Thursday, 2 August 2012

The Aims of Interpretation… Breaking the Hermeneutic Circle

HIRSCH, E.D. (1976) The Aims of Interpretation. Chicago: The University of Chicago Press.

“If one had, then, to choose a hermeneutical model it should hardly be one that entirely excluded the possibility of Husserl’s brackets. The brackets implied by the terms ‘meaning’ and ‘significance’ do in fact represent something that most of us believe we experience in verbal discourse, namely, an alien meaning, something meant by an implied author or speaker who is not ourselves. Whenever we have posited another person’s meaning, we have bracketed a region of our own experience as being that of another person. The paradox of self and other in verbal discourse is even easier to accept (because more widely experienced) than the paradox of part and whole in the hermeneutic circle. No doubt the paradoxical doubling of personality involved in the verbal intercourse is a bracketing experience for which some persons have greater talents than others, but it is nonetheless a widespread experience. The hermeneutic circle, on the other hand, as I shall point out at the end of the next chapter, has now been shown to be an inadequate model for what actually happens in the interpretation of speech. The magic circle is breakable.” (p6)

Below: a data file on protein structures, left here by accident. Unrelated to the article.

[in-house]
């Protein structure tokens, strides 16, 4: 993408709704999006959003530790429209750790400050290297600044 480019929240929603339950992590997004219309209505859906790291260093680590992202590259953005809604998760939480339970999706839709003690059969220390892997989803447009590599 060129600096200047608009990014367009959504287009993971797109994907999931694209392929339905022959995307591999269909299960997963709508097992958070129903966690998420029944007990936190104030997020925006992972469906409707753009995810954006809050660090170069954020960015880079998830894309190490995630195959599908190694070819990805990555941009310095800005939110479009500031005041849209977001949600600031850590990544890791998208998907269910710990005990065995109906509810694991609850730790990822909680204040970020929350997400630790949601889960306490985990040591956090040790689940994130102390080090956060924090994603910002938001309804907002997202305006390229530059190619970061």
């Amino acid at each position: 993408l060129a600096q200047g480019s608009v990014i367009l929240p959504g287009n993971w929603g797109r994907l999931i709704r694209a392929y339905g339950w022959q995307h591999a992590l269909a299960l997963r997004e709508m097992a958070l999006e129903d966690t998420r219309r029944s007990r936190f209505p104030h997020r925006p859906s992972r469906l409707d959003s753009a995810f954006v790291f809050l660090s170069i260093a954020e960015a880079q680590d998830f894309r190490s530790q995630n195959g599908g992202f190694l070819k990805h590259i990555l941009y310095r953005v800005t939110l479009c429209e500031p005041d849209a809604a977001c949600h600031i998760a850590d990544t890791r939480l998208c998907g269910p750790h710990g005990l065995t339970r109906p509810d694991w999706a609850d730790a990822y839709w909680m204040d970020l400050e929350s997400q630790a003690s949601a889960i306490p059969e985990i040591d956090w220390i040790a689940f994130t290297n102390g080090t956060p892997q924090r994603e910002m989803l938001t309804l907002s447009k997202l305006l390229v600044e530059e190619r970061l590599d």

Hirsch believes that, in the context of interpretation of speech-based discourse at least, the hermeneutic circle breaks down. The premise is that within an individual’s interpretation there is a part of someone else’s thoughts. In Bohman’s holism this is a given part in the hermeneutic circle, but Hirsh sees this as a paradox where there exists at the same time an interpretation that is both a part and a whole. The notion of Husserl’s ‘bracketing of self’ to set aside any influences that are ‘other’ to the current experience of interpretation is one that Hirsh advocates if a hermeneutical model is to be chosen to understanding the act of interpretation. Heidegger prefers to present the concept of pre-understanding to correspond to, and challenge Husserl’s bracketing of an experience.  

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